U.S. charges Libyan in 1988 Lockerbie bombing that killed 270

By Mark Hosenball and David Shepardson WASHINGTON (Reuters) -The United States on Monday unsealed criminal charges against a third alleged conspirator in the 1988 bombing of Pan Am Flight 103 over Lockerbie, Scotland, that killed 270 people, mostly Americans. The suspect, Abu Agila Mohammad Masud Kheir Al-Marimi, a former senior Libyan intelligence official, was charged with two criminal counts related to the bombing.

Reuters December 22, 2020 00:10:57 IST
U.S. charges Libyan in 1988 Lockerbie bombing that killed 270

US charges Libyan in 1988 Lockerbie bombing that killed 270

By Mark Hosenball and David Shepardson

WASHINGTON (Reuters) -The United States on Monday unsealed criminal charges against a third alleged conspirator in the 1988 bombing of Pan Am Flight 103 over Lockerbie, Scotland, that killed 270 people, mostly Americans.

The suspect, Abu Agila Mohammad Masud Kheir Al-Marimi, a former senior Libyan intelligence official, was charged with two criminal counts related to the bombing. He is in Libyan custody, U.S. Attorney General William Barr said, adding that U.S. officials are hopeful that Libya will allow Masud to be tried in the United States.

"No amount of time or distance will stop the United States and our Scottish partners from pursuing justice in this case," Barr told a news conference Monday.

The Justice Department said Masud carried the bomb that eventually blew up the plane from Libya to Malta in a suitcase and then set the device's timer.

It said that from around 1973-2011 Masud worked for Libyan intelligence, including as a bomb-making expert. It alleged Masud was involved in the 1986 bombing of the LaBelle Discotheque in West Berlin, Germany that killed two U.S. service members.

In 1991, two other alleged Libyan intelligence operatives were charged in the Lockerbie bombing: Abdel Baset Ali al-Megrahi and Lamen Khalifa Fhimah.

Megrahi was found guilty of the Lockerbie bombing in 2001 by a Scottish court which convened in the Netherlands. He was jailed in Scotland but later was allowed to return to Libya on compassionate grounds before dying of cancer in 2012. The Scottish court found Fhimah not guilty.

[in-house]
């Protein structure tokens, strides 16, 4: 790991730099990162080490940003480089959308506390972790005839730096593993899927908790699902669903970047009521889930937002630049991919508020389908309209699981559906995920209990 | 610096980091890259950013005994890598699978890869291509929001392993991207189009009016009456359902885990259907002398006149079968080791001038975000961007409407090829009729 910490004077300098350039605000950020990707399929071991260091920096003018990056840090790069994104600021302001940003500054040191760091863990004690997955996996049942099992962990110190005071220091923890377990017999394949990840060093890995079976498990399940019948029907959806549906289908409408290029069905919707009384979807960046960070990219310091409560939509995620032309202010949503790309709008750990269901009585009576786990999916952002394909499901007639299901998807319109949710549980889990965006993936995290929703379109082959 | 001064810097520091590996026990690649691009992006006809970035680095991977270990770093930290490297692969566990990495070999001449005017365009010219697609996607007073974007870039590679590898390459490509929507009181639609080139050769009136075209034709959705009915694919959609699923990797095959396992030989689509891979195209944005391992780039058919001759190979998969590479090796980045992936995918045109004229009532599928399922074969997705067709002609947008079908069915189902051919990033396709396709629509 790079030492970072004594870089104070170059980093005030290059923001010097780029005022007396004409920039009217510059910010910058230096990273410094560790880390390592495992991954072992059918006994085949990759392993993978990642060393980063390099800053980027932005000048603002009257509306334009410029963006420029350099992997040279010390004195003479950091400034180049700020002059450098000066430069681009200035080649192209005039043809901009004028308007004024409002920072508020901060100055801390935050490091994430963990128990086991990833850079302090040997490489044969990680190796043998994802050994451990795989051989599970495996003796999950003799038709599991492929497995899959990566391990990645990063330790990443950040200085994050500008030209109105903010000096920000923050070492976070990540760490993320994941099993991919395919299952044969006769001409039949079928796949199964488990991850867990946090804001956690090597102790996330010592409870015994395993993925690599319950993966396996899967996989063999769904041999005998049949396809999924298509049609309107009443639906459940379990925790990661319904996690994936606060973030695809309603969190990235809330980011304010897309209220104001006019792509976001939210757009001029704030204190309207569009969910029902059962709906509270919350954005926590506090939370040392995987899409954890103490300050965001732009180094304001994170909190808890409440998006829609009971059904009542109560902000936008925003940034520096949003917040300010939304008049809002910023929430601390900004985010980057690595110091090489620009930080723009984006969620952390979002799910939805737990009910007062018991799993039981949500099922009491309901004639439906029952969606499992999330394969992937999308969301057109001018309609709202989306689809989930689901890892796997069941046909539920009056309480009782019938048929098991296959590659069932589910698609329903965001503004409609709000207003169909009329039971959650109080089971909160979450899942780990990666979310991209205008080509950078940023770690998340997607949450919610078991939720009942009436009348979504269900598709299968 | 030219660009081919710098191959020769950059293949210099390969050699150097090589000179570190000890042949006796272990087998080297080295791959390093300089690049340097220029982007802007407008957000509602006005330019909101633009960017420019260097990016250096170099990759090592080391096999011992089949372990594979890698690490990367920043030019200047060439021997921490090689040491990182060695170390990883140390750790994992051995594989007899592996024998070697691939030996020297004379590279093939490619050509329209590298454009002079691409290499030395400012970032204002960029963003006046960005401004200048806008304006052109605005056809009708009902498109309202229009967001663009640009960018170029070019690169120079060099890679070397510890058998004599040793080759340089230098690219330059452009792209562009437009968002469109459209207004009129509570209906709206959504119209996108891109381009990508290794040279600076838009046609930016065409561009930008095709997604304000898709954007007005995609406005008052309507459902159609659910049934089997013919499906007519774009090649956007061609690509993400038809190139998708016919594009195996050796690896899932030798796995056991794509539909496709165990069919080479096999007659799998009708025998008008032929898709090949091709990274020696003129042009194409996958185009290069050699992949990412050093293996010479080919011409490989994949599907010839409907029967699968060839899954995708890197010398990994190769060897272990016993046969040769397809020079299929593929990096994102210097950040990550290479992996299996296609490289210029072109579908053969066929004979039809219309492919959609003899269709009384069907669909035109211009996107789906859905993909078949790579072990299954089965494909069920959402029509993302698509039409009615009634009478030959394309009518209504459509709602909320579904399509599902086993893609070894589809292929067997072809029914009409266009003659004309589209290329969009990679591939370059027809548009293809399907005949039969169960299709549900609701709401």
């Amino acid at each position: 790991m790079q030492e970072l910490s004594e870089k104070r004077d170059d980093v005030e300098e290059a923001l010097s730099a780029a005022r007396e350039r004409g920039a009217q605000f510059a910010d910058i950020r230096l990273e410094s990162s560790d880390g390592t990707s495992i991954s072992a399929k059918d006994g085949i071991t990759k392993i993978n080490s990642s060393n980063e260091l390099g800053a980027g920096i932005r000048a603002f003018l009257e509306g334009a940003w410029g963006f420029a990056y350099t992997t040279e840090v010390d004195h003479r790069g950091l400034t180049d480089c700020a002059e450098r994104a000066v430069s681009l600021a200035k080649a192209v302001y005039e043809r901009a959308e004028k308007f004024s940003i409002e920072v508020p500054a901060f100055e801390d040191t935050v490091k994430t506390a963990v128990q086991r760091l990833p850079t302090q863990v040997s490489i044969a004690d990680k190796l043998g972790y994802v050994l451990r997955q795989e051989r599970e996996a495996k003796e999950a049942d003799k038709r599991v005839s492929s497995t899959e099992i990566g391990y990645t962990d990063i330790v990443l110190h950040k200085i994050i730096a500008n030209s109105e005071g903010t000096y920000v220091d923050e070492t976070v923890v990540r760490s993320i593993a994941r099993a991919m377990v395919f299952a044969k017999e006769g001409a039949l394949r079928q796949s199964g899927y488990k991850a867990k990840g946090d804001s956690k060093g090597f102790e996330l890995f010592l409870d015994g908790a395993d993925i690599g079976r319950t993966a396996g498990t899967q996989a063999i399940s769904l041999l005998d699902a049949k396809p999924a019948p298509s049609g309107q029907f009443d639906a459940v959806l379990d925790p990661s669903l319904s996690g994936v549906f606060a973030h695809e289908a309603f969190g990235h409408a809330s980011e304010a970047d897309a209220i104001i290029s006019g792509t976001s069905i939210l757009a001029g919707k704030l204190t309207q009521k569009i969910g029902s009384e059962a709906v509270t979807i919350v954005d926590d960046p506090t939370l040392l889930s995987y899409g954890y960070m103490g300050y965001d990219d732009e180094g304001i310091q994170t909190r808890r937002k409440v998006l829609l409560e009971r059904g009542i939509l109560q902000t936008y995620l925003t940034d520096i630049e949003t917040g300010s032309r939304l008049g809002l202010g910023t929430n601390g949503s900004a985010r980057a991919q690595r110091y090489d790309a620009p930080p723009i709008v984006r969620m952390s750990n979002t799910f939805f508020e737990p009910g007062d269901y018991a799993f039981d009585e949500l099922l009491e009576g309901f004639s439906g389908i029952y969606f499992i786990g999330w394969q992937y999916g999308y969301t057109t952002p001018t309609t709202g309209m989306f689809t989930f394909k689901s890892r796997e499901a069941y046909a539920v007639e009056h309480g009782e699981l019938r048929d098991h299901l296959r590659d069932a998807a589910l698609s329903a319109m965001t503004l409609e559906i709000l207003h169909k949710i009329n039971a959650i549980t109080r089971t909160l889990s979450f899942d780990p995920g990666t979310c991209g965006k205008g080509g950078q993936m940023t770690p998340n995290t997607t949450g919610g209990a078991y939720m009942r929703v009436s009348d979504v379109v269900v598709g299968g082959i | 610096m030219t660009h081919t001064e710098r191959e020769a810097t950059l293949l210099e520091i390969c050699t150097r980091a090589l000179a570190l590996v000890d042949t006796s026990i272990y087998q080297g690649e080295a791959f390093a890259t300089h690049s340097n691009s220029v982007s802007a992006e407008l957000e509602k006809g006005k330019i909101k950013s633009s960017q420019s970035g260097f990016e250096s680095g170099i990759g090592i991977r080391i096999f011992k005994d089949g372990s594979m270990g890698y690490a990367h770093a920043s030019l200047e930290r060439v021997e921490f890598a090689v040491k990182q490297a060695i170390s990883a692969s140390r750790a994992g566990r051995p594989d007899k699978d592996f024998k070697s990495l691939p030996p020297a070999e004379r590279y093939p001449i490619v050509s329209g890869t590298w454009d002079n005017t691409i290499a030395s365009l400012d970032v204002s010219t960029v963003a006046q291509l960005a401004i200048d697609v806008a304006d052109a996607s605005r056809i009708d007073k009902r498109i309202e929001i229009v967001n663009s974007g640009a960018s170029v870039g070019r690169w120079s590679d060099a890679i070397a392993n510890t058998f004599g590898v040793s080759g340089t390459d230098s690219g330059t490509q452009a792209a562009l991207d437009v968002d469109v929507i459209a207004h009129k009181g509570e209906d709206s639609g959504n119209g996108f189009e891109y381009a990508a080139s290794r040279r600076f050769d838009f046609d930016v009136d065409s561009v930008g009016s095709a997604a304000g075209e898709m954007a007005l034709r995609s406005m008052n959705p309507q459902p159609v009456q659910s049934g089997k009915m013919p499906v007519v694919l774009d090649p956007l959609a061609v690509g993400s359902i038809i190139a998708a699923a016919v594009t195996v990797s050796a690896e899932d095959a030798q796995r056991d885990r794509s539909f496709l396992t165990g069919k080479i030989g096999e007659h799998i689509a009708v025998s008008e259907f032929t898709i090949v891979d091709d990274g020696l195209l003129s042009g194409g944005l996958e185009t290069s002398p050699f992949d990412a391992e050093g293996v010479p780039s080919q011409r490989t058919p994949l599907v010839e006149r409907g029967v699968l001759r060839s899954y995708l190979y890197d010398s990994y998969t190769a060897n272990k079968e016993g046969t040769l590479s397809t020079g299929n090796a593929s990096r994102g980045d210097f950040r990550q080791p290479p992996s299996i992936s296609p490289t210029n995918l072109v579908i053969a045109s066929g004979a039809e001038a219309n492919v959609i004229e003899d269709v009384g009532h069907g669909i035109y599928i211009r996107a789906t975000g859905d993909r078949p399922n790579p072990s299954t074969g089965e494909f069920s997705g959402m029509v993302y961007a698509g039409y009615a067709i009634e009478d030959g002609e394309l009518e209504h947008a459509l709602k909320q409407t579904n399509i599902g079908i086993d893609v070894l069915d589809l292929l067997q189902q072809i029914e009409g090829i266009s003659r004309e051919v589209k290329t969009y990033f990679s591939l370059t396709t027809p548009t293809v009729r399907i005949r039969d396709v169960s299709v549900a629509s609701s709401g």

Barr said the breakthrough that led to charges against Masud came after the U.S. learned in 2016 that he "had been arrested after the collapse of the Qaddafi regime and interviewed by a Libyan law enforcement officer in September 2012."

The Justice Department said late Libyan leader Muammar Qaddafi personally thanked Masud and Fhimah for attacking the American target, and that Qaddafi described the operation as a total success.

(Reporting by Mark Hosenball and David ShepardsonEditing by Chizu Nomiyama and Alistair Bell)

This story has not been edited by Firstpost staff and is generated by auto-feed.

Updated Date:

TAGS:

Find latest and upcoming tech gadgets online on Tech2 Gadgets. Get technology news, gadgets reviews & ratings. Popular gadgets including laptop, tablet and mobile specifications, features, prices, comparison.

also read

Suddenly overwhelmed, Ireland says thousands of COVID-19 cases yet to be added to tally
World

Suddenly overwhelmed, Ireland says thousands of COVID-19 cases yet to be added to tally

DUBLIN (Reuters) - Ireland said on Friday it had under-reported coronavirus cases in recent days by thousands more than previously known as its system came under strain, suggesting the EU's fastest growing outbreak is worsening even more rapidly than figures showed.

Rebuking Trump, Republican-led Senate overrides defense bill veto
World

Rebuking Trump, Republican-led Senate overrides defense bill veto

By David Morgan and Susan Heavey WASHINGTON (Reuters) - President Donald Trump's fellow Republicans in the U.S. Senate on Friday overrode his veto for the first time in his nearly four years in office, pushing through a defense policy bill against his strong objections weeks before he leaves office. Meeting in a rare New Year's Day session, the Senate voted 81-13 to secure the two-thirds majority needed to override the veto with bipartisan support

Republican-led Senate defies Trump, overrides defense bill veto
World

Republican-led Senate defies Trump, overrides defense bill veto

By David Morgan and Susan Heavey WASHINGTON (Reuters) - President Donald Trump's fellow Republicans in the U.S. Senate on Friday overrode his veto for the first time in his nearly four years in office, pushing through a bill on defense spending against his strong objections 20 days before he leaves office. Meeting in a rare New Year's Day session, the Senate secured the two-thirds majority needed to override the veto with bipartisan support two days before a new Congress will be sworn in on Sunday.